Michael Mosley’s cause of death and how his holiday turned to tragedy

Cameraman who found Michael Mosley's body speaks

Source: Sky News

An initial autopsy on British TV presenter Dr Michael Mosley has revealed he died from “natural causes” on the day he went missing.

The body of Mosley, 67, was found on Sunday (local time), four days after he disappeared while holidaying on the Greek island of Symi.

An initial examination of his remains found no injuries on his body – or no “criminal element” – that could have caused his death, according to multiple media outlets.

The celebrity doctor’s time of death was about 4pm on Wednesday last week – the same day he vanished after setting out for a walk.

Mosley had left Agios Nikolaos beach at about 1.30pm Wednesday. The findings indicate he died just 2½ hours later after taking a wrong turn on a scorching trek through the hills.

Tragically, his body was found just metres from a bar at Agia Marina.

Several media outlets report that CCTV footage from the area where his body was found appears to show Mosley was on the last leg of his hike before he collapsed.

The Daily Mail quoted Symi police commander Dimos Kotsidaras who said it looked like Mosley died from “heat exhaustion” after walking in high temperatures.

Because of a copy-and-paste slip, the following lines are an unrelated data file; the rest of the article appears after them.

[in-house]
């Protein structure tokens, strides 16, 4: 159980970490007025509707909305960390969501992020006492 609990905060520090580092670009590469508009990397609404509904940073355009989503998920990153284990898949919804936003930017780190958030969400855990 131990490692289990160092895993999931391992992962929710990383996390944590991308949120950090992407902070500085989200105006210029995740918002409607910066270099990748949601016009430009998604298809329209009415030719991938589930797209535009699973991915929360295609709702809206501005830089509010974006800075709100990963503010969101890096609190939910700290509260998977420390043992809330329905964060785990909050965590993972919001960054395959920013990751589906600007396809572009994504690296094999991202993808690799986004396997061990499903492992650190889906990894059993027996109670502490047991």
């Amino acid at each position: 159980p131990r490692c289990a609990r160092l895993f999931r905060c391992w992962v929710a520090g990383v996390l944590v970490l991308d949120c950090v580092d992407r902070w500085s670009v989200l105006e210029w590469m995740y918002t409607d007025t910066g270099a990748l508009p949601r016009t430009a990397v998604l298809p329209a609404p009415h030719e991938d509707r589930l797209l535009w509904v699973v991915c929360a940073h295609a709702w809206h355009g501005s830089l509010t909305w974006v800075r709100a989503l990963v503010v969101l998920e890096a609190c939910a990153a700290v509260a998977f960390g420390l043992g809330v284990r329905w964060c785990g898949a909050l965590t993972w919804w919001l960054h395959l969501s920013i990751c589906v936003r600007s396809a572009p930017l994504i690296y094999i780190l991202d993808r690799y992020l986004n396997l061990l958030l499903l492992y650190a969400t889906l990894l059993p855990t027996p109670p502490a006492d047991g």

The body was transferred to the neighbouring island of Rhodes for more tests after a coroner at the scene excluded any criminal act. Further toxicology tests will determine the exact cause of death, but could take months.

Symi mayor Lefteris Papakalodoukas said Mosley’s body was spotted as he and others, including journalists from state TV channel ERT, filmed the area from a vessel.

“We analysed the recorded evidence and it was obvious that it was, unfortunately, Mosley,” Papakalodoukas said.

“He was found 10 metres away from the sea, 10 to 15 metres from his destination, the beach of Agia Marina, between a fence and a path.”